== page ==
FOX 29 Investigates: Education Advocate's Credentials

Parents of children with special needs will understandably do anything to make sure their kids get the services they deserve. Many hire and pay an advocate to join them in their efforts. But what if that advocate won't open up about her own schooling? FOX 29 Investigates' Jeff Cole has this report.

Parents of children with special needs will understandably do anything to make sure their kids get the services they deserve.

Many hire and pay an advocate to join them in their efforts.

But what if that advocate won't open up about her own schooling? FOX 29 Investigates' Jeff Cole has this report.

Special Education programs will cost Pennsylvania taxpayers nearly a billion dollars this school year. The stakes are high: helping special needs kids to thrive.

"It's not one-size-fits-all for all kids. If your child's not being successful, then you get this individualized education plan," says Dr. Jessica Glass Kendorski, an associate professor at the Philadelphia College of Osteopathic Medicine and a school psychologist.

Coming up with that plan is a team effort, she said.

But sometimes, there are differing views on what's needed.

"And sometimes, when the parents disagree, that's when you see more of an advocate could come in and support that," Glass Kendorski said.

Meet special education advocate Marie C. Lewis. For the past 17 years, she has been hired by parents to get the instruction they believe their children need.

What makes Lewis qualified? According to her bio, "she has personally journeyed the special education maze" and has impressive academic credentials.

"I have a Ph.D., I'm an R.N., with a masters in psychology and a Ph. in applied psychology," Lewis said.

That's right. Lewis, of Delaware County, claims she's a doctor.

On the website of a national advocacy organization Lewis founded and directs – the National Center for Autism Resources and Education, and its teaching arm, the National Special Education Advocacy Institute – she lists a Ph.D., and it's on her LinkedIn resume, too.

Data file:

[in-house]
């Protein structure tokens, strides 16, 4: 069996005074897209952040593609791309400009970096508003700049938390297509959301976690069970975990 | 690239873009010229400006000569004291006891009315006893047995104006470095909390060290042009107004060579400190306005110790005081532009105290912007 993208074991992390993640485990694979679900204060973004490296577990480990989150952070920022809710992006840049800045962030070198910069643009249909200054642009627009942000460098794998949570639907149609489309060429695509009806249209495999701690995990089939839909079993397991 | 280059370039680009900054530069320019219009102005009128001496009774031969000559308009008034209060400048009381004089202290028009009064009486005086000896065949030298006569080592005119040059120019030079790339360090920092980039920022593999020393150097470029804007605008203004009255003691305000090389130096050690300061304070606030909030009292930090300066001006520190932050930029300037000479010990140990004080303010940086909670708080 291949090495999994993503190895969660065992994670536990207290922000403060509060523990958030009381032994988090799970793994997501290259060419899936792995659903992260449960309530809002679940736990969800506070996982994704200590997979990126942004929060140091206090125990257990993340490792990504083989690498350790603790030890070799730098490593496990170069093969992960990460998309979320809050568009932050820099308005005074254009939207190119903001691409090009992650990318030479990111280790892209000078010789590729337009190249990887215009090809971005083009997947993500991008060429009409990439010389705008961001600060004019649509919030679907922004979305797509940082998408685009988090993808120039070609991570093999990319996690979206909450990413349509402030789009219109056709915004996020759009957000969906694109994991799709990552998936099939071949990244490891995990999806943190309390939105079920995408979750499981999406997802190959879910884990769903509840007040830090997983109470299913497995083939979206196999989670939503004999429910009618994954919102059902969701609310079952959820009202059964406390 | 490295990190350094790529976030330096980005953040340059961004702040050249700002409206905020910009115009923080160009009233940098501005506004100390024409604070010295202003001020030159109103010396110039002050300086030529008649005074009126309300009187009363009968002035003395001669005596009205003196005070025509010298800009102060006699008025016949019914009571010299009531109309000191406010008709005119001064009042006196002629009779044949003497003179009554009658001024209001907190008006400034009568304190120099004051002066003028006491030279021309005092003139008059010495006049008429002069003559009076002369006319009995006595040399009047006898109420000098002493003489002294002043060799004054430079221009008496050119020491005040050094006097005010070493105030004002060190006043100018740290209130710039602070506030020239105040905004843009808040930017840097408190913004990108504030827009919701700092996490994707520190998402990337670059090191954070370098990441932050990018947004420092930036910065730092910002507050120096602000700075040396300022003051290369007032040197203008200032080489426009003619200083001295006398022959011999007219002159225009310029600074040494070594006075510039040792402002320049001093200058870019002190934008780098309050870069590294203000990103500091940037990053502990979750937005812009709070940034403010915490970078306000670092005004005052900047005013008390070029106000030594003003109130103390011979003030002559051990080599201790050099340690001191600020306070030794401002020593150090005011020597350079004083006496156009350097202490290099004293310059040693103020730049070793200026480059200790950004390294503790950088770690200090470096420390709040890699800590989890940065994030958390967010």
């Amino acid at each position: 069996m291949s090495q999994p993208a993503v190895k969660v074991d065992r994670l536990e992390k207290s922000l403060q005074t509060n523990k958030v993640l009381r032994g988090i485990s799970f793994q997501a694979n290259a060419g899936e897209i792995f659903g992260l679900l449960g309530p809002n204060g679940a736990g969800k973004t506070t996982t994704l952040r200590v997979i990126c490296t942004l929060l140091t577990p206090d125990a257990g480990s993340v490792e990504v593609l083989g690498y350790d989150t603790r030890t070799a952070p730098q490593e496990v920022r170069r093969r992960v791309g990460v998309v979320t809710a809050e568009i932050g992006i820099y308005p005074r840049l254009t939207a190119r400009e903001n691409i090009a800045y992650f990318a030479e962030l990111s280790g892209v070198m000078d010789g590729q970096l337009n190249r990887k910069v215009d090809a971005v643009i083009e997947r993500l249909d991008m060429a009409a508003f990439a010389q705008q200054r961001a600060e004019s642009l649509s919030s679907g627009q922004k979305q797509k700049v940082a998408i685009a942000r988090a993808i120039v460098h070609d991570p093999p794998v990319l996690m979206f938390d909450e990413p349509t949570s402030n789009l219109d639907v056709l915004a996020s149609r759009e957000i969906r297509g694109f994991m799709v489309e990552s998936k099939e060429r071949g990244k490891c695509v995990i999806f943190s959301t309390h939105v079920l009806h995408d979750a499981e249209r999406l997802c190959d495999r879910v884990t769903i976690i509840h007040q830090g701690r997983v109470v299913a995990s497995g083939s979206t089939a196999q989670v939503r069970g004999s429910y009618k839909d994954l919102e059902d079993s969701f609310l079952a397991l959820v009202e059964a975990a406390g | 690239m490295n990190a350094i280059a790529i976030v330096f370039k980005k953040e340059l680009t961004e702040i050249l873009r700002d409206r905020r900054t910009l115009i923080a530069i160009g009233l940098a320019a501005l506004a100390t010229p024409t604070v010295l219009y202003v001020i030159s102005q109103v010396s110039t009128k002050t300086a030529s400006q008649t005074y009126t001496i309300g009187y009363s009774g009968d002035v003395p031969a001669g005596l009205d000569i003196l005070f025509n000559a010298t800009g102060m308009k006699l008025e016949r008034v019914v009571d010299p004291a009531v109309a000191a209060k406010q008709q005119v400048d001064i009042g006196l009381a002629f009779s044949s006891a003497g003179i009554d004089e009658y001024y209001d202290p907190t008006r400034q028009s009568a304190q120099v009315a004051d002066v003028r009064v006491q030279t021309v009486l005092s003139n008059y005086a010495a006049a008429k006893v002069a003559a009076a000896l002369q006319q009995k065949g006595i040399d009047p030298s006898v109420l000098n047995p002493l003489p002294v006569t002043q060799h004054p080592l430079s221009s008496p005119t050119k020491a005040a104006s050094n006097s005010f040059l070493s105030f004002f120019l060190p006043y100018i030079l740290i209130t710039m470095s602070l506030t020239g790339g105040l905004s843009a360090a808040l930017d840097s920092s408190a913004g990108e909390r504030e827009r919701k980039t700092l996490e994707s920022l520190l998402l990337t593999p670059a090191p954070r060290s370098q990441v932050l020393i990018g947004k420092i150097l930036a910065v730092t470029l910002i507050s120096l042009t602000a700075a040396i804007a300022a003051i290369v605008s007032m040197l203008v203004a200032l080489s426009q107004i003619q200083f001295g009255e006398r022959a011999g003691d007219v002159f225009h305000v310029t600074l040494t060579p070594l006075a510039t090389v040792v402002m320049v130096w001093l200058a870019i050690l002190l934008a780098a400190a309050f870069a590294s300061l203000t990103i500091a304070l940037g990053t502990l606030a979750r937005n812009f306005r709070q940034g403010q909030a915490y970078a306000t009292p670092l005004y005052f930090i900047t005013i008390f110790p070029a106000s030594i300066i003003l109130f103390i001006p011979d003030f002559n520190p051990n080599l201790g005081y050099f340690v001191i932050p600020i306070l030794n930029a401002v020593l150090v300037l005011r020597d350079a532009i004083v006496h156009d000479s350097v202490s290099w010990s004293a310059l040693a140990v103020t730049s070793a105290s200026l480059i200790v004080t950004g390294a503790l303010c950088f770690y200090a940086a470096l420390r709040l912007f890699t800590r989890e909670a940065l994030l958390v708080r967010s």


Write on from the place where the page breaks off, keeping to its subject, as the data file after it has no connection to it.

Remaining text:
Where she'd go to school? It just says "R.U."

"Where's your Ph.D. from?" Cole asked.

"From Rockville University," Lewis said.

"Where's that, ma'am?" Cole followed-up.

"And so, why are you asking that question?" Lewis asked.

We wanted to know where it is.

"Well, Rockville used to be in Maryland, and they moved, and they actually were absorbed by another school," Lewis told us.

We checked with Maryland's Higher Education Commission. No college or university may operate in the state without commission approval, and it has no record of a "Rockville University" when Lewis claims she got her Ph.D. in 2008.

"You have a Ph.D.? You are a doctor?" Cole asked.

"I have a doctorate in applied psychology," Lewis answered.

"You do?" Cole asked.

"Yes, I do," Lewis said.

And there's something else.

"You have a master's from the University of Santa Monica," Cole said. "Now, that's an unaccredited institution, correct?"

"It's accredited in California," Lewis stated.

Actually, that's not quite accurate.

The "spiritual psychology" degree that Lewis said she got while living here in Pennsylvania is from a university that's approved by the state of California, but not accredited.

Why were we asking Lewis about her credentials? She charges local families fees to represent them before schools. She provides expert testimony when they land in court. The families ask courts to cover her fees. And she's trying to train others to do the same work.